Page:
TfL reveals how to design the “ideal” Tube station

New guidelines from Transport for London and Studio Egret West set out how to design London Underground stations.

The new Oxford Street entrance for Tottenham Court Road Tube station, designed by Acanthus Architects
The new Oxford Street entrance for Tottenham Court Road Tube station, designed by Acanthus Architects

Transport for London has published the London Underground Station Design Idiom, a set of standards that shows how to design the “ideal” Tube station.

The guidelines have been developed by architect Studio Egret West, which is also working on design projects at Camden Town, Oxford Circus, Southgate and King’s Cross Tube stations.

According to Studio Egret West the document “recognises and appreciates the great design heritage that already exists; it inspires great design in all new projects, regardless of scale. At its core is a belief that good design and its implementation require a holistic approach and cannot be achieved in a piecemeal fashion.”

The studio says that the guidelines come as London Underground is in the process of “dramatically changing” its operating model, to bring staff out of ticket offices and into ticket halls, and therefore creating more commercial spaces in in the station.

Map showing the different station designs across the Tube network
Map showing the different station designs across the Tube network

It adds that the design principles are the result of consultation with staff at all levels of London Underground – from front-line workers to director level – and covers everything from small interventions such as repainting through to full station refurbishments.

Gareth Powell, director of strategy for London Underground and chief operating officer of London Rail, says: “The London Underground Station Design Idiom has one simple aim: to bring good design to the forefront of our thinking. Good design should be the driver of decision-making, should permeate every level of the organisation, and should, ultimately, be celebrated by everyone. It doesn’t have to cost more; it’s an approach and an attitude of mind that thinks both broadly and carefully about what we do.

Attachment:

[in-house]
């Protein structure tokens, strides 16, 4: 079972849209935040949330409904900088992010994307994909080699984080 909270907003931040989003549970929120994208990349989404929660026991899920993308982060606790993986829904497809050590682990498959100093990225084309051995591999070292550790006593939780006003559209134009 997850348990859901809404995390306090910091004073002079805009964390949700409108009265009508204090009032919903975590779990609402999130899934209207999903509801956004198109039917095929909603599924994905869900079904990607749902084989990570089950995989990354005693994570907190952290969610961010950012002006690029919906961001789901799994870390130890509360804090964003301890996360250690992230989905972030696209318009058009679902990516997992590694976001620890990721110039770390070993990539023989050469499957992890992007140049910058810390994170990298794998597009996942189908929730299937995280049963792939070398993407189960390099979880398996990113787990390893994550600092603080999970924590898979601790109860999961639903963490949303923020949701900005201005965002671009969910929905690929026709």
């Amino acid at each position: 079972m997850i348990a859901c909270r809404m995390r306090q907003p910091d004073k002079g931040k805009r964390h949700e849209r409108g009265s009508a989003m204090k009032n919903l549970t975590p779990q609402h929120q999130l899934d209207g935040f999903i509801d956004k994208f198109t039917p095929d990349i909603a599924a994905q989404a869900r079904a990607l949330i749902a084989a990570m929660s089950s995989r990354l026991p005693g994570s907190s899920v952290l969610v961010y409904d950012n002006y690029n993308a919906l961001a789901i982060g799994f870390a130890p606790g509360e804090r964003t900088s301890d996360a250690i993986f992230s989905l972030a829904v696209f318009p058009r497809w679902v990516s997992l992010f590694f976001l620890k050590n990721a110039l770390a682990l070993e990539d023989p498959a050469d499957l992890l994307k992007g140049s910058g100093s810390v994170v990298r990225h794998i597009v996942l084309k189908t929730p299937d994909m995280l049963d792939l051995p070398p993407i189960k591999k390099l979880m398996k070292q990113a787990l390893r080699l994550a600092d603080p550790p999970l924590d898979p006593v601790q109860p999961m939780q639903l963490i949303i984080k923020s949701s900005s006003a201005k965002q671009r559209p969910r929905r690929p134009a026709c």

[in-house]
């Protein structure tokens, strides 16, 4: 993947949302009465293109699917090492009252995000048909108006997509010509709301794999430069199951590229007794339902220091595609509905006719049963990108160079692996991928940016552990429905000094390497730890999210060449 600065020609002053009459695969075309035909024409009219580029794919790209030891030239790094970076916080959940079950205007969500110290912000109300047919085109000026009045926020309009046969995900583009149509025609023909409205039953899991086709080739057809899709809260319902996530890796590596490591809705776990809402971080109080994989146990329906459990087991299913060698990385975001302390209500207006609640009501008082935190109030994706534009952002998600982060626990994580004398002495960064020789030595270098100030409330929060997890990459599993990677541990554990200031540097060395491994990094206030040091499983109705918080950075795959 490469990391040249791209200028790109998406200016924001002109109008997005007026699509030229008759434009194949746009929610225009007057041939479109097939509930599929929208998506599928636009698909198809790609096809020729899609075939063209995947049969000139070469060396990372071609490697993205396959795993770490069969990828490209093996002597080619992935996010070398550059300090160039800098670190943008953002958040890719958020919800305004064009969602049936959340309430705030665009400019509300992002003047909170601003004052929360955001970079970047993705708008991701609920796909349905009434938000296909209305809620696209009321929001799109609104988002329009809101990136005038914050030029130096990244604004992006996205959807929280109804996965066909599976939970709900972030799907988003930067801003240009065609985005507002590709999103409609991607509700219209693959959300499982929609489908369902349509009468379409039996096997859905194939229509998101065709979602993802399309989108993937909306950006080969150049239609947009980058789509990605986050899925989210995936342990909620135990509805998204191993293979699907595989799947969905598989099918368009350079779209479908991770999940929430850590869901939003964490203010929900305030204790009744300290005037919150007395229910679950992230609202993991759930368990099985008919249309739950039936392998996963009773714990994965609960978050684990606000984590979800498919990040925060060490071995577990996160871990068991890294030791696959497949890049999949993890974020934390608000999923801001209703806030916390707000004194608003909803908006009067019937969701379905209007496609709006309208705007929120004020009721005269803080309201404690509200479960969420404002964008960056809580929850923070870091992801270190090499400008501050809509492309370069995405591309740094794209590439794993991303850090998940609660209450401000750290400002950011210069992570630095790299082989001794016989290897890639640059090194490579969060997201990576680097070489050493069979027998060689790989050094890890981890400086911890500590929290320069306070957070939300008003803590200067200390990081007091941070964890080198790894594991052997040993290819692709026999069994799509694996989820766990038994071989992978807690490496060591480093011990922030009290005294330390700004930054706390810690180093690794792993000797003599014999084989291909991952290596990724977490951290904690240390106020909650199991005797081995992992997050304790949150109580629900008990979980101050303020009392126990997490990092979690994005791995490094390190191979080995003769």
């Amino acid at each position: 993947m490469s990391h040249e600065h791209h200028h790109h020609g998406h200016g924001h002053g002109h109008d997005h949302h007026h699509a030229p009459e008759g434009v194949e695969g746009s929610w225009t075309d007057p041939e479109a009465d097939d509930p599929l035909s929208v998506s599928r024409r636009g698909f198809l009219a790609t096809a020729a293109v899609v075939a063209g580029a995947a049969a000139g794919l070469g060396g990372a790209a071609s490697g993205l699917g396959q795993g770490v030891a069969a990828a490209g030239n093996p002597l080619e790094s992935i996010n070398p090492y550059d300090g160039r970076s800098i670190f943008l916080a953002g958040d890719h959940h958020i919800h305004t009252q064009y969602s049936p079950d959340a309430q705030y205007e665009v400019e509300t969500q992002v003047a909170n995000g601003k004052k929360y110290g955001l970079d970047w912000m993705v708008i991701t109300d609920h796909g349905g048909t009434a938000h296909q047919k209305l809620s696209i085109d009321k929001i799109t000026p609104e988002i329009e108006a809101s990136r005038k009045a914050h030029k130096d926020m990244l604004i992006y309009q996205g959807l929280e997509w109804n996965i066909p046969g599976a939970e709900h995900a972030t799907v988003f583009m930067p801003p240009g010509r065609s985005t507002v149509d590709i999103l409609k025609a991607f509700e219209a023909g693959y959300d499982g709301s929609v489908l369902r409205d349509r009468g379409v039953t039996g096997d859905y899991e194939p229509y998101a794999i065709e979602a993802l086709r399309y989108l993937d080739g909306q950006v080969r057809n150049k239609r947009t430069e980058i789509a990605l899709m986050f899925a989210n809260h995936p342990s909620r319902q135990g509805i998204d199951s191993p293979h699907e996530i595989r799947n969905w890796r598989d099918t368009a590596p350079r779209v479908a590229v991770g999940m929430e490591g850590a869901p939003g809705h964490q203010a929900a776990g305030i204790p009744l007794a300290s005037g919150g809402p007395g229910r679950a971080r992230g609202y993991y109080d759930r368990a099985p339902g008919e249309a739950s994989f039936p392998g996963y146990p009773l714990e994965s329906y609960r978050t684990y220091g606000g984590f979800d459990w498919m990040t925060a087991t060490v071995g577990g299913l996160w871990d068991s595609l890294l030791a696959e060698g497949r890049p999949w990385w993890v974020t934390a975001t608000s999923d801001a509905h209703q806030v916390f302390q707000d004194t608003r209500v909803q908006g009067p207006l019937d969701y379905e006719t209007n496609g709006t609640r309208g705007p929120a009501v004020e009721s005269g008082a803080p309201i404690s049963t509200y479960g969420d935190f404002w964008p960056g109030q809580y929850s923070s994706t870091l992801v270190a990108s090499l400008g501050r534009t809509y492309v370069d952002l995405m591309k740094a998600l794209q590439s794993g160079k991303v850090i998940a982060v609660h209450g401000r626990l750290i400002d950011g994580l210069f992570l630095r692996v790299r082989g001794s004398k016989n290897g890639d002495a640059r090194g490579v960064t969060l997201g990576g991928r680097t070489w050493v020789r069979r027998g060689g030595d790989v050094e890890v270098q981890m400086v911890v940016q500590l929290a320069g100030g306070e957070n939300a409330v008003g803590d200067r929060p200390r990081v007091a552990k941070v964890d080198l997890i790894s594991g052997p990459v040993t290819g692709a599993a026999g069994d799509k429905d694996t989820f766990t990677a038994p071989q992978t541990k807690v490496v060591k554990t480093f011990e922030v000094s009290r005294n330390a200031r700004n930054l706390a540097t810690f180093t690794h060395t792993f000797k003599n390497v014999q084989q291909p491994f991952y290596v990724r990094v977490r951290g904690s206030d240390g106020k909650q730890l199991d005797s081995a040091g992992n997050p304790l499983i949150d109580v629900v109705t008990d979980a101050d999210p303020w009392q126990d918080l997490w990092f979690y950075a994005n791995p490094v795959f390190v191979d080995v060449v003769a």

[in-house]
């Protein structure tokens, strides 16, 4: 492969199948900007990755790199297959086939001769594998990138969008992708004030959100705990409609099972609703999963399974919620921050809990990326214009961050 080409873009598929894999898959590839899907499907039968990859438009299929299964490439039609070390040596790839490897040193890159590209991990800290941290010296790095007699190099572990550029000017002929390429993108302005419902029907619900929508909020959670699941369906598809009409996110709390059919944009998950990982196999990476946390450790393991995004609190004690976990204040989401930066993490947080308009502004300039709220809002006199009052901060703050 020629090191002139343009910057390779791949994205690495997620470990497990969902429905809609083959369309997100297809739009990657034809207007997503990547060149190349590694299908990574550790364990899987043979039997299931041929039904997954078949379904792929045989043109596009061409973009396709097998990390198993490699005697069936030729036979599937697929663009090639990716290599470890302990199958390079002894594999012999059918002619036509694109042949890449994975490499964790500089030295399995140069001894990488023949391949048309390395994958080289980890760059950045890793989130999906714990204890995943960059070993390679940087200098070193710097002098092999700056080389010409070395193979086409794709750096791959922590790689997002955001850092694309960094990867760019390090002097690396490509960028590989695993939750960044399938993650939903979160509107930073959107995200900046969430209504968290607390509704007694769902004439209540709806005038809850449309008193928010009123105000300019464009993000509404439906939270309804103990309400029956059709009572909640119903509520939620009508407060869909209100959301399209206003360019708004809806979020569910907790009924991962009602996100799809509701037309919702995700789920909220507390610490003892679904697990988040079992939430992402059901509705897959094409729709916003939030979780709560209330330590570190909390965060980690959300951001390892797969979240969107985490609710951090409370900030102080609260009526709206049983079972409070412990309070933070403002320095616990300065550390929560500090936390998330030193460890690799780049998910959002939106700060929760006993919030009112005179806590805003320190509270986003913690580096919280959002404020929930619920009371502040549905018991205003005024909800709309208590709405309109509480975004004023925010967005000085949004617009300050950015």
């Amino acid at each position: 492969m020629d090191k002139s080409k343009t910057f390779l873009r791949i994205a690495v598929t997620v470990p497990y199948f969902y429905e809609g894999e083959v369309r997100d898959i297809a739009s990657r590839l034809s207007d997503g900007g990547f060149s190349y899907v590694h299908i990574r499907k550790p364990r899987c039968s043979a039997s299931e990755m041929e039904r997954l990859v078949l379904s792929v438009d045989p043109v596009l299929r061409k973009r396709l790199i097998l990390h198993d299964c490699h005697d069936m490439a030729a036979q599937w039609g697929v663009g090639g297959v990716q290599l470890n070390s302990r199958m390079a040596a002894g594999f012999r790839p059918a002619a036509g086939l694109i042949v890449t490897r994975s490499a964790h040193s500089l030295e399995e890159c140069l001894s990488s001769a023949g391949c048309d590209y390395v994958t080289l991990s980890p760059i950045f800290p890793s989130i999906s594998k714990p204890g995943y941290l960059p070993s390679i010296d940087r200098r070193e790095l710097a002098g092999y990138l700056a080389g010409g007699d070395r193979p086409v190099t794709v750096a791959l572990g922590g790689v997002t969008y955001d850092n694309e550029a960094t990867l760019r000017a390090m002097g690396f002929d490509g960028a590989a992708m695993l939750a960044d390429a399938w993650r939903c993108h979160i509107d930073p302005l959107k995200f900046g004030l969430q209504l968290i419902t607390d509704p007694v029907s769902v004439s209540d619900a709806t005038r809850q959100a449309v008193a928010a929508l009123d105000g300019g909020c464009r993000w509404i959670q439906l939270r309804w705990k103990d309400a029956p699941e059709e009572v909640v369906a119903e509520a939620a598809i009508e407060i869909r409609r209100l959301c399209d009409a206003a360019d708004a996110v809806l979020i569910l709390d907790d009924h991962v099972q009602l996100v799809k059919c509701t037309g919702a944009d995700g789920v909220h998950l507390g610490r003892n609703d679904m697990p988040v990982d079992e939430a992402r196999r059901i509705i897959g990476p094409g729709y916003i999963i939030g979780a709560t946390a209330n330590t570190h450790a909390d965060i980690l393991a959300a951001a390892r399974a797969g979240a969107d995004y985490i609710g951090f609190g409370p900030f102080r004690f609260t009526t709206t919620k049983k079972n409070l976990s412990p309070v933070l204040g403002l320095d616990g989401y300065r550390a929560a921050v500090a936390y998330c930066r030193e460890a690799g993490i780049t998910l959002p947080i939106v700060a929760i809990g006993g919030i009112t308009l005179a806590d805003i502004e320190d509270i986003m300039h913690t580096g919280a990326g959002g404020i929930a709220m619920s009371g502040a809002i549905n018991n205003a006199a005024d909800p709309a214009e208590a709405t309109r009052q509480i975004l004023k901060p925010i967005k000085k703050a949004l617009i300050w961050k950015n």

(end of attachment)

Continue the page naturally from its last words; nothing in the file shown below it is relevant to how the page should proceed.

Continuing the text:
He adds: “If we embrace the idiom’s principles, our customers and staff will thank us for it both today and in years to come.”

The ideal station


The document outlines the design principles behind the “ideal” Tube station. These include giving a consistent approach to materials, lighting, advertising and retail throughout the station to make it feel like a “whole”.

The guidelines also call for a considered use of lighting, both to aid orientation and also to focus attention on platform edges, signage and advertising.

Station exteriors


The guidelines call for “eye-catching” station entrances that also seamlessly link to the public realm.

They suggest that glazing should be used on station entrances to bring as much natural light in as possible, while the TfL roundel should be used as a design feature on the station façade.

Ticket halls


Tube station ticket halls should be “atmospheric and not sterile spaces”, according to the guidelines.

The document calls for use of as much natural light as possible, while materials should be in “calm and natural tones”, while edges and obstacles should be highlighted using contrasting colours.



Routeways in Tube stations should use dark floor material with contrasting skirting, the document says, while entrances should be framed with light.

Lighting should accentuate the curve of the space, while modular panels should be used, with services concealed behind them.



The guidelines suggest that escalators use “impact advertising”, which would run the length of the escalator.

Lighting is again a key element, with suggested designs including a glow around the entrance portal to draw people to the escalators, with more functional lighting integrated into the side panels.



Key design elements for Tube platforms include platform edge lighting, and lighter materials to provide visual contrast at the edges.

Products and services should be arranged evenly to give a sense of order and rhythm while Tube line diagrams should be offset from entrances to encourage people to move down the platforms.

External platforms


According to the guidelines, external platforms should follow similar design principles to underground platforms.

This includes platform-edge lighting and contrasting floor materials, as well as canopy covers and concealed lighting to wash down walls.

The 2015 palette


For new station updates, the document outlines a consistent range of colours and materials.

These include corporate blue and light grey for colours, with textured cast concrete features and stainless steel woven mesh ceilings.

All images are from the London Underground Station Design Idiom. You can read the document in full at

Discover more:

New Tottenham Court Road interiors aim to “enhance” Paolozzi’s designs

• New tube train designs inspired by contemporary London

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